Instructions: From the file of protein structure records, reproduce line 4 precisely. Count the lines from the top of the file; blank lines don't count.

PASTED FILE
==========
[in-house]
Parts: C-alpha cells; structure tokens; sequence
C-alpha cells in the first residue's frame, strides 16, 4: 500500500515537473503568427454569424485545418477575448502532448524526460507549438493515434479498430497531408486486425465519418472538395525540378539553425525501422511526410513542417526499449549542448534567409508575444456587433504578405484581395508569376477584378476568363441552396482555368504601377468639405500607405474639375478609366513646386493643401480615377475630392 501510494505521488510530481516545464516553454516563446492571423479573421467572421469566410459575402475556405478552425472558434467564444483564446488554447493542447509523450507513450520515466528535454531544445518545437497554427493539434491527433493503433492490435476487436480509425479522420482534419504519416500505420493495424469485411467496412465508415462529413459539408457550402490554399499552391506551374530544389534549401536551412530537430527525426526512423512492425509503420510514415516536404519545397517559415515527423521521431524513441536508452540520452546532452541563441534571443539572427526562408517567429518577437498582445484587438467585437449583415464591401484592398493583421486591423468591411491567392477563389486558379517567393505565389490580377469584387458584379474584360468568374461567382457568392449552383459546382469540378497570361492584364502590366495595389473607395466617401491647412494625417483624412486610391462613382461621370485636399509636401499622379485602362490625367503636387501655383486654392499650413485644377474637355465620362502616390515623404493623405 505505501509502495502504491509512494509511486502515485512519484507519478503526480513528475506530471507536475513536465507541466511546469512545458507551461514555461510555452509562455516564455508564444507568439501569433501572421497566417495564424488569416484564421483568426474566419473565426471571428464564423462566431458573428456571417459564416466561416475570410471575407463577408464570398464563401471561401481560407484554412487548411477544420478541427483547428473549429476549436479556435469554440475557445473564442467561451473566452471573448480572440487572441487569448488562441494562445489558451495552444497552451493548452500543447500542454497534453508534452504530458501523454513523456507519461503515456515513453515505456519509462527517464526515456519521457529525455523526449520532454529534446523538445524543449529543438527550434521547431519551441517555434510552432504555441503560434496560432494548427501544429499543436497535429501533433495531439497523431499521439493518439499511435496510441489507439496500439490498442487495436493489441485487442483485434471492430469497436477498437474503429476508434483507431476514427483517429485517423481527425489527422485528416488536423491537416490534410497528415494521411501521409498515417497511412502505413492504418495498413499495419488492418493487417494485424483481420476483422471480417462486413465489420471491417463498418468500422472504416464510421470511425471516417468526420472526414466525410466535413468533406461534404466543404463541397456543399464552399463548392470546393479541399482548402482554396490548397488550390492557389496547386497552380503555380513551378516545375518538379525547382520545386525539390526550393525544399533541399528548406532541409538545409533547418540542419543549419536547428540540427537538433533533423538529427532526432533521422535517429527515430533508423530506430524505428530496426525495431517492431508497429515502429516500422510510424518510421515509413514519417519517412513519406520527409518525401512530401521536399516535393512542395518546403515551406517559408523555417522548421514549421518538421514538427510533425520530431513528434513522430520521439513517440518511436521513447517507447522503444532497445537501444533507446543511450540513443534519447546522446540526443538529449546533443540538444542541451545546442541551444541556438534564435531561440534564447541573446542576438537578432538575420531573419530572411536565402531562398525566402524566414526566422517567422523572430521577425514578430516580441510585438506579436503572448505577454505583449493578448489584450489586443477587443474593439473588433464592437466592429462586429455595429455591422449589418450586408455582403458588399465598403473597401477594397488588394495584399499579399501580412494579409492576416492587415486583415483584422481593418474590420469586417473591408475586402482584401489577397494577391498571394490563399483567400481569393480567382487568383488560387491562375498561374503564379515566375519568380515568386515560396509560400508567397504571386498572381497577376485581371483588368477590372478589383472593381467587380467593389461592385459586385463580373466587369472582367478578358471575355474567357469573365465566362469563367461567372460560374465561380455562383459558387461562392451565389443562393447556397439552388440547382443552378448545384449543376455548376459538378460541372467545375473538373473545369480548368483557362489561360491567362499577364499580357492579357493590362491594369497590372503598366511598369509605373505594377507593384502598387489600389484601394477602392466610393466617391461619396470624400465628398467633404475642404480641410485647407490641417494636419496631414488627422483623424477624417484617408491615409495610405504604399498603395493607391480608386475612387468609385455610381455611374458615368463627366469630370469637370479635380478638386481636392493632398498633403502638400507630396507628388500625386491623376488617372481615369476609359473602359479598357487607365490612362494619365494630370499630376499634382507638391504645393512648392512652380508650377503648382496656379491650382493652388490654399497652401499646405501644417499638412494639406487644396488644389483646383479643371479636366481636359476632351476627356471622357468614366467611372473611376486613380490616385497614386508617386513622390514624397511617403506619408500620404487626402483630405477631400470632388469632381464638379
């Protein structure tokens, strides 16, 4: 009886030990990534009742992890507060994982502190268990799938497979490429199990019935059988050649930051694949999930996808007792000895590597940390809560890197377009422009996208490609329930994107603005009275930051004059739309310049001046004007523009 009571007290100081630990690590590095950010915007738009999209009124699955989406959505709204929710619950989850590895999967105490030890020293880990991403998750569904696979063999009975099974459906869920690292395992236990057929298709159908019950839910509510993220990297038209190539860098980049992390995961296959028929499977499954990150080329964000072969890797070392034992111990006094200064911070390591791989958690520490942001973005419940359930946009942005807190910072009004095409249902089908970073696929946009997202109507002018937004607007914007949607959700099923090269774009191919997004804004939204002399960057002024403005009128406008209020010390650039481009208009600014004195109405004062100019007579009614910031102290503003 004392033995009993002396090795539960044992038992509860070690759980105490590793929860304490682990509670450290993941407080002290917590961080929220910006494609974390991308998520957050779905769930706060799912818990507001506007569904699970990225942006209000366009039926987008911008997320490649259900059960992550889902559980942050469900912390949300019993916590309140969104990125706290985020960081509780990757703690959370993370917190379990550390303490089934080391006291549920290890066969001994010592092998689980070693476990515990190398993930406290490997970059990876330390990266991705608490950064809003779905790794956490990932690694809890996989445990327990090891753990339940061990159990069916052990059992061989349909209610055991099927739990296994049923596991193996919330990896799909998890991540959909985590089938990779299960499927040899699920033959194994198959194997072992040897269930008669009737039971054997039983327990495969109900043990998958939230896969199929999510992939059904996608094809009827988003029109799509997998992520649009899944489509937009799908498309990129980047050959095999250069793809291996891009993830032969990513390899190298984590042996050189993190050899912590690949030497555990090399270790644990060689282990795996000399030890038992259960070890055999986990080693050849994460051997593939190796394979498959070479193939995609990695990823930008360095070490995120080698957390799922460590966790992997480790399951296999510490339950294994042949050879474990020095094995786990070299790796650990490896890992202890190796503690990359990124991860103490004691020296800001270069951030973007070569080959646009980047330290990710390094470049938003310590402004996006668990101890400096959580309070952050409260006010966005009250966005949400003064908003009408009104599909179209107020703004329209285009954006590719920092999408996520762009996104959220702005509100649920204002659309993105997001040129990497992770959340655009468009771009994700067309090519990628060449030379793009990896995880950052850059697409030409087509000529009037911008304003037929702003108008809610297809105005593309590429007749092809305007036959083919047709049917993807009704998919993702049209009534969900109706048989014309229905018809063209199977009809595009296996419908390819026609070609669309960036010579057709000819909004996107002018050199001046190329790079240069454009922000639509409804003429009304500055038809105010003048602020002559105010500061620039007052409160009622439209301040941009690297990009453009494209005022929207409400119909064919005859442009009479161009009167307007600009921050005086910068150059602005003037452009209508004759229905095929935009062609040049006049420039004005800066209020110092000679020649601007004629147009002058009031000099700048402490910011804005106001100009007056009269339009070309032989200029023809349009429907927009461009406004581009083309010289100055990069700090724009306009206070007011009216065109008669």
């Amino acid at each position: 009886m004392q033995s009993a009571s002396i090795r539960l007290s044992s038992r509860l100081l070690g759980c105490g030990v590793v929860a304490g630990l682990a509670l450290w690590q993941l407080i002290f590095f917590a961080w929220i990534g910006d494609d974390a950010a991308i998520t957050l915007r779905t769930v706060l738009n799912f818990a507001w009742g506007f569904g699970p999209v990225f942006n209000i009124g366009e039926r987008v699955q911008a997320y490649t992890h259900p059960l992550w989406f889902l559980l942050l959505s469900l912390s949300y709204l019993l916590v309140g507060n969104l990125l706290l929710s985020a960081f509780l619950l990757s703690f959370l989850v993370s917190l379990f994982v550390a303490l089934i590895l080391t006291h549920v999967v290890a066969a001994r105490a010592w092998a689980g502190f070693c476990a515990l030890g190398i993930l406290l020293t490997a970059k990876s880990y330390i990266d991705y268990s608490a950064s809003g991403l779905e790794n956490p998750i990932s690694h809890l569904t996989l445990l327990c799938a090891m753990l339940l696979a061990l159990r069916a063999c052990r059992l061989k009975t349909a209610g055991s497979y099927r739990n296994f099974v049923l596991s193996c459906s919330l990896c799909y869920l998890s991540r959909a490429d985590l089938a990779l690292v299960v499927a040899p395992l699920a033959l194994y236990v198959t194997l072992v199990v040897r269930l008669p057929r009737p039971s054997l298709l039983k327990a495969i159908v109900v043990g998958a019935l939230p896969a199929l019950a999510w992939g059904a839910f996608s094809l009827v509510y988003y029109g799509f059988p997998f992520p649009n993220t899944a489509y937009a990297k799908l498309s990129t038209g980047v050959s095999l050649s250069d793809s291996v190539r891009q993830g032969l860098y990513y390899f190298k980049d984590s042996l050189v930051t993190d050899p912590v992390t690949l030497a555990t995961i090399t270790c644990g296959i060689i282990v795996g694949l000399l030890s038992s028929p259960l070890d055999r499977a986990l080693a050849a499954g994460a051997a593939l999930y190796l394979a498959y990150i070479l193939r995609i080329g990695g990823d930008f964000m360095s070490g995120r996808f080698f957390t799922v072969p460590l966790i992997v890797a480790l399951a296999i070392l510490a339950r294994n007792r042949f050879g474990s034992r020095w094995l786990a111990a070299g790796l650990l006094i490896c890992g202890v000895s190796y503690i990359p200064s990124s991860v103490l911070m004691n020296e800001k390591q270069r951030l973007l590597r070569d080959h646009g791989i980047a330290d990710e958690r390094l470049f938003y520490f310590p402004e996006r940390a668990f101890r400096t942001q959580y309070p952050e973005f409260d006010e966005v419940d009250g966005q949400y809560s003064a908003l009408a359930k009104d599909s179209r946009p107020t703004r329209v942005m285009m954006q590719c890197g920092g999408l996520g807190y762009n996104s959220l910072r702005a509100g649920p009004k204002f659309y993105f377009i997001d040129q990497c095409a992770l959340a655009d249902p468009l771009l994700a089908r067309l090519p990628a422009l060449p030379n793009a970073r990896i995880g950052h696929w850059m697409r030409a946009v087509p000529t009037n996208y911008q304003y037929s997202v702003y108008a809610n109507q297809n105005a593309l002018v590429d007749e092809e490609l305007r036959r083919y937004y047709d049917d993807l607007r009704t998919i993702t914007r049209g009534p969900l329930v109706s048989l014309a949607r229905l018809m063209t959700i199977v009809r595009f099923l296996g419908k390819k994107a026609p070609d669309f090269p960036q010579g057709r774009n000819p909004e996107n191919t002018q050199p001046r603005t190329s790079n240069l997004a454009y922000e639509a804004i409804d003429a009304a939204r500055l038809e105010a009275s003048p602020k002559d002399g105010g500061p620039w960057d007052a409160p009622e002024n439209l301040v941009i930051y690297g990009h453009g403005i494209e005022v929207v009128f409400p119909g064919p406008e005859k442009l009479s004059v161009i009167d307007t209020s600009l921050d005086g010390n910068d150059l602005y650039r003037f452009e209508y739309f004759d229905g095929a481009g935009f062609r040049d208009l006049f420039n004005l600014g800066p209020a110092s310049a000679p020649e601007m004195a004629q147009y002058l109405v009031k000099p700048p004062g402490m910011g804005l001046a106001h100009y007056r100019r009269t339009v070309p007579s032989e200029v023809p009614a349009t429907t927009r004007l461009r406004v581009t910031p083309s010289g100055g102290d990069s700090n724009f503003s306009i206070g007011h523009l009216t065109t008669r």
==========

């Protein structure tokens, strides 16, 4: 009886030990990534009742992890507060994982502190268990799938497979490429199990019935059988050649930051694949999930996808007792000895590597940390809560890197377009422009996208490609329930994107603005009275930051004059739309310049001046004007523009 009571007290100081630990690590590095950010915007738009999209009124699955989406959505709204929710619950989850590895999967105490030890020293880990991403998750569904696979063999009975099974459906869920690292395992236990057929298709159908019950839910509510993220990297038209190539860098980049992390995961296959028929499977499954990150080329964000072969890797070392034992111990006094200064911070390591791989958690520490942001973005419940359930946009942005807190910072009004095409249902089908970073696929946009997202109507002018937004607007914007949607959700099923090269774009191919997004804004939204002399960057002024403005009128406008209020010390650039481009208009600014004195109405004062100019007579009614910031102290503003 004392033995009993002396090795539960044992038992509860070690759980105490590793929860304490682990509670450290993941407080002290917590961080929220910006494609974390991308998520957050779905769930706060799912818990507001506007569904699970990225942006209000366009039926987008911008997320490649259900059960992550889902559980942050469900912390949300019993916590309140969104990125706290985020960081509780990757703690959370993370917190379990550390303490089934080391006291549920290890066969001994010592092998689980070693476990515990190398993930406290490997970059990876330390990266991705608490950064809003779905790794956490990932690694809890996989445990327990090891753990339940061990159990069916052990059992061989349909209610055991099927739990296994049923596991193996919330990896799909998890991540959909985590089938990779299960499927040899699920033959194994198959194997072992040897269930008669009737039971054997039983327990495969109900043990998958939230896969199929999510992939059904996608094809009827988003029109799509997998992520649009899944489509937009799908498309990129980047050959095999250069793809291996891009993830032969990513390899190298984590042996050189993190050899912590690949030497555990090399270790644990060689282990795996000399030890038992259960070890055999986990080693050849994460051997593939190796394979498959070479193939995609990695990823930008360095070490995120080698957390799922460590966790992997480790399951296999510490339950294994042949050879474990020095094995786990070299790796650990490896890992202890190796503690990359990124991860103490004691020296800001270069951030973007070569080959646009980047330290990710390094470049938003310590402004996006668990101890400096959580309070952050409260006010966005009250966005949400003064908003009408009104599909179209107020703004329209285009954006590719920092999408996520762009996104959220702005509100649920204002659309993105997001040129990497992770959340655009468009771009994700067309090519990628060449030379793009990896995880950052850059697409030409087509000529009037911008304003037929702003108008809610297809105005593309590429007749092809305007036959083919047709049917993807009704998919993702049209009534969900109706048989014309229905018809063209199977009809595009296996419908390819026609070609669309960036010579057709000819909004996107002018050199001046190329790079240069454009922000639509409804003429009304500055038809105010003048602020002559105010500061620039007052409160009622439209301040941009690297990009453009494209005022929207409400119909064919005859442009009479161009009167307007600009921050005086910068150059602005003037452009209508004759229905095929935009062609040049006049420039004005800066209020110092000679020649601007004629147009002058009031000099700048402490910011804005106001100009007056009269339009070309032989200029023809349009429907927009461009406004581009083309010289100055990069700090724009306009206070007011009216065109008669």